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City lights

In this age of globalisation, Calcutta has become the point of origin,and Bengal its reflection
Pull factor
Pull factor

Mrinmoy Pramanick   |   Published 19.07.22, 03:48 AM

In rural Bengal, grand jatras were held once or twice a year. They were primarily organised by jute traders’ or raw material sellers’associations and featured Bengali film stars. Our rural saloons were once decked up with Bollywood and Bengali movie stars; today they’re decked out with real-life hairstylists. Real-time photos of film stars are now available on Instagram.

With the gradual reduction in the price of jute and paan over the previous decade and a half, the rural economy has been severely impacted. Jatras have become virtually non-existent in rural Bengal’s cultural life; mancha performers are patronised by the ruling political party;rural bhadraloks, have begun to organise natyotsavs by inviting Calcutta group theatres.With the shifting economy and politics, the jatra has been supplanted by the jalsa.

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There are other changes.Restaurants and shops selling luxury goods have grown in popularity luring consumers from the middle class. Small shopping malls and cafeterias serving pizzas and popular snacks have mushroomed.When my fifteen-year-old cousin came to visit me in Calcutta after finishing his Class X exams, he downloaded an app on his phone and ordered pizza for his evening snack.

Calcutta is now linked to its hinterland by buses and trains. Personal automobiles and journeys to Calcutta, be it for leisure or for medical treatment,have bridged the distance between rural and urban areas. However, the uneven distribution of electricity, medical and educational amenities continue to make Calcutta a desirable destination for rural residents. Rural pensioners frequently purchase small properties in or around the city to receive better medical care and a future point of transit for their children.The fifth pay commission has also enabled the rural middle class to purchase small flats in Calcutta’s surrounding towns.The increasing expansion of the city has made Calcutta more accessible to the rural elite in the age of real estate.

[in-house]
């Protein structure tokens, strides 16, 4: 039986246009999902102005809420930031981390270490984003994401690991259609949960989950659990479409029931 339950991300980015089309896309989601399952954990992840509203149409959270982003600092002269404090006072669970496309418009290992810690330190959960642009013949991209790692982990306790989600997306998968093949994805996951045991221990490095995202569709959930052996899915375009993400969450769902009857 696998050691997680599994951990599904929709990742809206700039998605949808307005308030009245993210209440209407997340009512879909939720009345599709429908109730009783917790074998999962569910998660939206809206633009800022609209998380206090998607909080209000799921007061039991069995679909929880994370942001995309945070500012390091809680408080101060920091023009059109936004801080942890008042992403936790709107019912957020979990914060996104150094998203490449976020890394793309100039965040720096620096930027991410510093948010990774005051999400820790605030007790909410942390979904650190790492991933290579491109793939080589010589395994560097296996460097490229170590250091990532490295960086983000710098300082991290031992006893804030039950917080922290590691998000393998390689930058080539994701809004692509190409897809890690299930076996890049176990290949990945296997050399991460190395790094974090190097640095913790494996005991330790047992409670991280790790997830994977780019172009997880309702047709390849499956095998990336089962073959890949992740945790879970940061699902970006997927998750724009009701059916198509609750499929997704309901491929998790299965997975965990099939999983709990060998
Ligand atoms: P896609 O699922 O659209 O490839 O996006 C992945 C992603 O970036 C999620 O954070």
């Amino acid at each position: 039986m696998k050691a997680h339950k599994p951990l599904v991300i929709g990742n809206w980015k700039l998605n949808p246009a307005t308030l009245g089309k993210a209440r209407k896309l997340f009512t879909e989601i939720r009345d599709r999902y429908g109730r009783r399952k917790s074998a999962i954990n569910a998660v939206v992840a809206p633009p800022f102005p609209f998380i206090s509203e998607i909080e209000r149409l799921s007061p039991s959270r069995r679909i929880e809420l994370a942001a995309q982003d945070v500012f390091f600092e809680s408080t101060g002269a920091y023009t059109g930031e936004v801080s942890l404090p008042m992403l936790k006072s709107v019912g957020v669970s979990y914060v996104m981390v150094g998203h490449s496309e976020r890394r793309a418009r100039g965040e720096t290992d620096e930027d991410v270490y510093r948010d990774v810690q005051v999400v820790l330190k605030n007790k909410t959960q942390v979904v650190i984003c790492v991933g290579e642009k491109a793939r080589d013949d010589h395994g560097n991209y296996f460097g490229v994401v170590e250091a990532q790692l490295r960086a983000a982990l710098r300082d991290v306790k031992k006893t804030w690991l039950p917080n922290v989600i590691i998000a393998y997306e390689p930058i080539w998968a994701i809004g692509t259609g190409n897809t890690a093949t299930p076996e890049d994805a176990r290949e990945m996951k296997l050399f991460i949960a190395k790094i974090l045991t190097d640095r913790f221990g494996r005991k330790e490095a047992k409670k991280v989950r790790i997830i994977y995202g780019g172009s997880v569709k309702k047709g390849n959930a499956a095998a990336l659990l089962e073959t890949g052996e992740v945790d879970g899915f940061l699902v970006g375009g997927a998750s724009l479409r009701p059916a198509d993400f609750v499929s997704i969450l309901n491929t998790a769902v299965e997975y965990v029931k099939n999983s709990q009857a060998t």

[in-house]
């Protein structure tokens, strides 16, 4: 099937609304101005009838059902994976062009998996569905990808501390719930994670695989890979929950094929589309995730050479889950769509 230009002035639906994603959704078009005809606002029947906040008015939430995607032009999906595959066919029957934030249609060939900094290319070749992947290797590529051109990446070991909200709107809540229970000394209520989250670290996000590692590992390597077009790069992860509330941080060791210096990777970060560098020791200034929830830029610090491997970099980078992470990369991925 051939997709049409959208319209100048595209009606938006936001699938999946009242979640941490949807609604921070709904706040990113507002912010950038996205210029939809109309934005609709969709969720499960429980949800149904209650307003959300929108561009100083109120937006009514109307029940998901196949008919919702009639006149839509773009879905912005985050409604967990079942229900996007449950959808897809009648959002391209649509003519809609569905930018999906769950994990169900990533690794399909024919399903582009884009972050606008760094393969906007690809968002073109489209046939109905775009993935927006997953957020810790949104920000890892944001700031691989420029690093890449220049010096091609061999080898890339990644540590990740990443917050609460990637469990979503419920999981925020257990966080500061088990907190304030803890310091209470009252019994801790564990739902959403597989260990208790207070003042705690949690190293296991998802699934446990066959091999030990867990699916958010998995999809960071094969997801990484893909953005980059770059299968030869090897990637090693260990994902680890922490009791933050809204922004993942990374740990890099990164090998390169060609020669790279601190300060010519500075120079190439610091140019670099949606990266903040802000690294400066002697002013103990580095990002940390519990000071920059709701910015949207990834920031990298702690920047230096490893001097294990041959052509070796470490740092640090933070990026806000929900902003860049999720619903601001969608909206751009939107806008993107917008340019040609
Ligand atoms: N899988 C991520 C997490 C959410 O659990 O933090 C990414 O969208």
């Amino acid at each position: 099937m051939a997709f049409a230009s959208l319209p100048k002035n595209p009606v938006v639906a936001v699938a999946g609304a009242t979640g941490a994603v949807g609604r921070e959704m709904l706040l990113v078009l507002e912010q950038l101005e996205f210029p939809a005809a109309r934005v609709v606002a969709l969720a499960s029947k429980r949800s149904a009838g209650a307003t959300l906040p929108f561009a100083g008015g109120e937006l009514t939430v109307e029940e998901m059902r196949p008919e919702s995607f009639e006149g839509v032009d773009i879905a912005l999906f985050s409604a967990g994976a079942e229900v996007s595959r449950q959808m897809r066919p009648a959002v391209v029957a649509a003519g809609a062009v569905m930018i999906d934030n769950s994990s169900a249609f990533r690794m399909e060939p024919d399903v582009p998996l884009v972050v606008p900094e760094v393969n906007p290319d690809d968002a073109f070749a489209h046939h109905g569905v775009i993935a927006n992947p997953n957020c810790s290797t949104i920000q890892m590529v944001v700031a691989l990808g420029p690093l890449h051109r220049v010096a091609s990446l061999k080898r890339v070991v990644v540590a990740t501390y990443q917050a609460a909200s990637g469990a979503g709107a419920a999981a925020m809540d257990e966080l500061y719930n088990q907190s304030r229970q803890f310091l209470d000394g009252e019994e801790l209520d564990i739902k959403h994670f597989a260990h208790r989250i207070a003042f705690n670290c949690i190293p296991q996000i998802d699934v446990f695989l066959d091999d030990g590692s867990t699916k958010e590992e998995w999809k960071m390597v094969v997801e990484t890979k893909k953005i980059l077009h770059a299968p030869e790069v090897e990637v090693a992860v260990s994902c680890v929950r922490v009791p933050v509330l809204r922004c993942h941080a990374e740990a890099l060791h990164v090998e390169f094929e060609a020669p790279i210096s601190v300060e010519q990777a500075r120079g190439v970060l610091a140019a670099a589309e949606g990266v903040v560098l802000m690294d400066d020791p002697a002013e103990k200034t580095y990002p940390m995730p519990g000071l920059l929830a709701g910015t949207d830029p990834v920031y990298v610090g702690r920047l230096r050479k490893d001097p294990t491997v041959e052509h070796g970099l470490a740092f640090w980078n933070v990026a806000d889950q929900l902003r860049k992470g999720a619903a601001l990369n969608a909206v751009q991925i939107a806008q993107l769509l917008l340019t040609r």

Benchmarks of consumption are a major metric of development and of urbanisation.Shopping malls, multiplexes,branded stores, and flats in district towns and rural areas have, thus, led to the creation of an illusion of being part of the city experience.

Globalisation and urbanisation are leading to a homogenisation in spatial identity. All major cities, as well as emerging cities, should look the same, and rural areas should follow suit. As a result,in the name of development,the rural constituency is being compelled to develop an organic link to the metropolis,which once was a site of apprehension.Soon after World War II, rural areas lost their sovereignty rapidly. In this age of globalisation, Calcutta has become the point of origin,and Bengal its reflection.Globalised Calcutta has been transformed into the proverbial Khuror Kol (an invented contraption) that mesmerises the rural visitor.

Once upon a time, the Calcutta of yore could be captured through stories and people’s narratives. Today, it is imagined through google maps and google images. The city signifies an aspiration even as the rural runs to catch up with what it symbolises.



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